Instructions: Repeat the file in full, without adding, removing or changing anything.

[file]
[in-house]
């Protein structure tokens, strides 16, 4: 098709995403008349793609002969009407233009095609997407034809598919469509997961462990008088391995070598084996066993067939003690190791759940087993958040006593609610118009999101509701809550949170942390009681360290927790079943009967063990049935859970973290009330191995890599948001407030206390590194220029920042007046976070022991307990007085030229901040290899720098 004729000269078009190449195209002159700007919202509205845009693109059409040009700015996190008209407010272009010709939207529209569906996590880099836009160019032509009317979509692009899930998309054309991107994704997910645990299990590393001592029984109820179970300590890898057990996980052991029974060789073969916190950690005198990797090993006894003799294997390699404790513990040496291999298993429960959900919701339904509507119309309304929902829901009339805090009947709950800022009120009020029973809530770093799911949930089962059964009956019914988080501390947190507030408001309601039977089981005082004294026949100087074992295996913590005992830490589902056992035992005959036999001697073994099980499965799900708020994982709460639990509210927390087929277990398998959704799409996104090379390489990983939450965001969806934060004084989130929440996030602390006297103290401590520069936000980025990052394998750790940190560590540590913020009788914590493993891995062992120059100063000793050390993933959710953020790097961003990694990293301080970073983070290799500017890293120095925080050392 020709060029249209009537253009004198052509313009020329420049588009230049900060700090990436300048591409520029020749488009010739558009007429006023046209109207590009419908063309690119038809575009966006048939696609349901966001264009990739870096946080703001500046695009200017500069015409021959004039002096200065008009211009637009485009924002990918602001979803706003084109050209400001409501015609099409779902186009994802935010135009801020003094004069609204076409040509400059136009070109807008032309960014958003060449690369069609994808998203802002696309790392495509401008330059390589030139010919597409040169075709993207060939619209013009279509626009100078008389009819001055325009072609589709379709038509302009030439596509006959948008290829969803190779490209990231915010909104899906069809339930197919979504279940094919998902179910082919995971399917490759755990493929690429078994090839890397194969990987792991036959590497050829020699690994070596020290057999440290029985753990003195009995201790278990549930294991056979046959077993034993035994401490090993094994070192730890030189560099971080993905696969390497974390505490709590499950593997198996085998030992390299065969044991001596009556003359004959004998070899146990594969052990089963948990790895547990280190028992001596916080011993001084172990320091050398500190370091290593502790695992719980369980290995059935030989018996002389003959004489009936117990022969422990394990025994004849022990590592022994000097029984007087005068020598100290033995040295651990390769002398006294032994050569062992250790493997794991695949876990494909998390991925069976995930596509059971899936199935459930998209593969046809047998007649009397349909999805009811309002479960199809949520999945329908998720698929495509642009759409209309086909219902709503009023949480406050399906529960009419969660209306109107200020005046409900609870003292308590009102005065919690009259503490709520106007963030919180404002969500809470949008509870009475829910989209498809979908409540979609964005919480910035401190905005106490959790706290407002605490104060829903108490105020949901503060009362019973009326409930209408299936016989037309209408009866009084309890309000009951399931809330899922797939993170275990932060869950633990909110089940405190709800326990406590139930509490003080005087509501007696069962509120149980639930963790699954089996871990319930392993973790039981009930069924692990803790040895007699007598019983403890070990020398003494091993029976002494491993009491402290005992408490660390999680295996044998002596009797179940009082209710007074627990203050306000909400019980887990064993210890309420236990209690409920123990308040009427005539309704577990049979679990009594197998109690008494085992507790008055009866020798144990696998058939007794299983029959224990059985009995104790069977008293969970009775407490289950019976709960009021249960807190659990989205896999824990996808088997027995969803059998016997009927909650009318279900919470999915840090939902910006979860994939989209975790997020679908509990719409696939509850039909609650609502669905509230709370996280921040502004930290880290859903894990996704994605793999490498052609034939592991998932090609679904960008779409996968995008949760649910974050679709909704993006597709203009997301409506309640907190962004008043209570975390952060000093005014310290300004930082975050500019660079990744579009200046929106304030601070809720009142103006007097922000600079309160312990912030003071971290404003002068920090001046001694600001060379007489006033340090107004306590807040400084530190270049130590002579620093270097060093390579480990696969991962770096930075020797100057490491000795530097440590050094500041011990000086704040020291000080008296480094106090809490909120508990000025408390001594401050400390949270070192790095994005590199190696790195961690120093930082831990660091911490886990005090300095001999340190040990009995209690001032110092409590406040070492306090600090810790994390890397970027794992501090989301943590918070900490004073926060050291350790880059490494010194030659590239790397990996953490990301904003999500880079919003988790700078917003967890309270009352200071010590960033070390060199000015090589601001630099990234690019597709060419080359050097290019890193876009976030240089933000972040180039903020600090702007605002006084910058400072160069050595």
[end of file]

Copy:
[in-house]
């Protein structure tokens, strides 16, 4: 098709995403008349793609002969009407233009095609997407034809598919469509997961462990008088391995070598084996066993067939003690190791759940087993958040006593609610118009999101509701809550949170942390009681360290927790079943009967063990049935859970973290009330191995890599948001407030206390590194220029920042007046976070022991307990007085030229901040290899720098 004729000269078009190449195209002159700007919202509205845009693109059409040009700015996190008209407010272009010709939207529209569906996590880099836009160019032509009317979509692009899930998309054309991107994704997910645990299990590393001592029984109820179970300590890898057990996980052991029974060789073969916190950690005198990797090993006894003799294997390699404790513990040496291999298993429960959900919701339904509507119309309304929902829901009339805090009947709950800022009120009020029973809530770093799911949930089962059964009956019914988080501390947190507030408001309601039977089981005082004294026949100087074992295996913590005992830490589902056992035992005959036999001697073994099980499965799900708020994982709460639990509210927390087929277990398998959704799409996104090379390489990983939450965001969806934060004084989130929440996030602390006297103290401590520069936000980025990052394998750790940190560590540590913020009788914590493993891995062992120059100063000793050390993933959710953020790097961003990694990293301080970073983070290799500017890293120095925080050392 020709060029249209009537253009004198052509313009020329420049588009230049900060700090990436300048591409520029020749488009010739558009007429006023046209109207590009419908063309690119038809575009966006048939696609349901966001264009990739870096946080703001500046695009200017500069015409021959004039002096200065008009211009637009485009924002990918602001979803706003084109050209400001409501015609099409779902186009994802935010135009801020003094004069609204076409040509400059136009070109807008032309960014958003060449690369069609994808998203802002696309790392495509401008330059390589030139010919597409040169075709993207060939619209013009279509626009100078008389009819001055325009072609589709379709038509302009030439596509006959948008290829969803190779490209990231915010909104899906069809339930197919979504279940094919998902179910082919995971399917490759755990493929690429078994090839890397194969990987792991036959590497050829020699690994070596020290057999440290029985753990003195009995201790278990549930294991056979046959077993034993035994401490090993094994070192730890030189560099971080993905696969390497974390505490709590499950593997198996085998030992390299065969044991001596009556003359004959004998070899146990594969052990089963948990790895547990280190028992001596916080011993001084172990320091050398500190370091290593502790695992719980369980290995059935030989018996002389003959004489009936117990022969422990394990025994004849022990590592022994000097029984007087005068020598100290033995040295651990390769002398006294032994050569062992250790493997794991695949876990494909998390991925069976995930596509059971899936199935459930998209593969046809047998007649009397349909999805009811309002479960199809949520999945329908998720698929495509642009759409209309086909219902709503009023949480406050399906529960009419969660209306109107200020005046409900609870003292308590009102005065919690009259503490709520106007963030919180404002969500809470949008509870009475829910989209498809979908409540979609964005919480910035401190905005106490959790706290407002605490104060829903108490105020949901503060009362019973009326409930209408299936016989037309209408009866009084309890309000009951399931809330899922797939993170275990932060869950633990909110089940405190709800326990406590139930509490003080005087509501007696069962509120149980639930963790699954089996871990319930392993973790039981009930069924692990803790040895007699007598019983403890070990020398003494091993029976002494491993009491402290005992408490660390999680295996044998002596009797179940009082209710007074627990203050306000909400019980887990064993210890309420236990209690409920123990308040009427005539309704577990049979679990009594197998109690008494085992507790008055009866020798144990696998058939007794299983029959224990059985009995104790069977008293969970009775407490289950019976709960009021249960807190659990989205896999824990996808088997027995969803059998016997009927909650009318279900919470999915840090939902910006979860994939989209975790997020679908509990719409696939509850039909609650609502669905509230709370996280921040502004930290880290859903894990996704994605793999490498052609034939592991998932090609679904960008779409996968995008949760649910974050679709909704993006597709203009997301409506309640907190962004008043209570975390952060000093005014310290300004930082975050500019660079990744579009200046929106304030601070809720009142103006007097922000600079309160312990912030003071971290404003002068920090001046001694600001060379007489006033340090107004306590807040400084530190270049130590002579620093270097060093390579480990696969991962770096930075020797100057490491000795530097440590050094500041011990000086704040020291000080008296480094106090809490909120508990000025408390001594401050400390949270070192790095994005590199190696790195961690120093930082831990660091911490886990005090300095001999340190040990009995209690001032110092409590406040070492306090600090810790994390890397970027794992501090989301943590918070900490004073926060050291350790880059490494010194030659590239790397990996953490990301904003999500880079919003988790700078917003967890309270009352200071010590960033070390060199000015090589601001630099990234690019597709060419080359050097290019890193876009976030240089933000972040180039903020600090702007605002006084910058400072160069050595």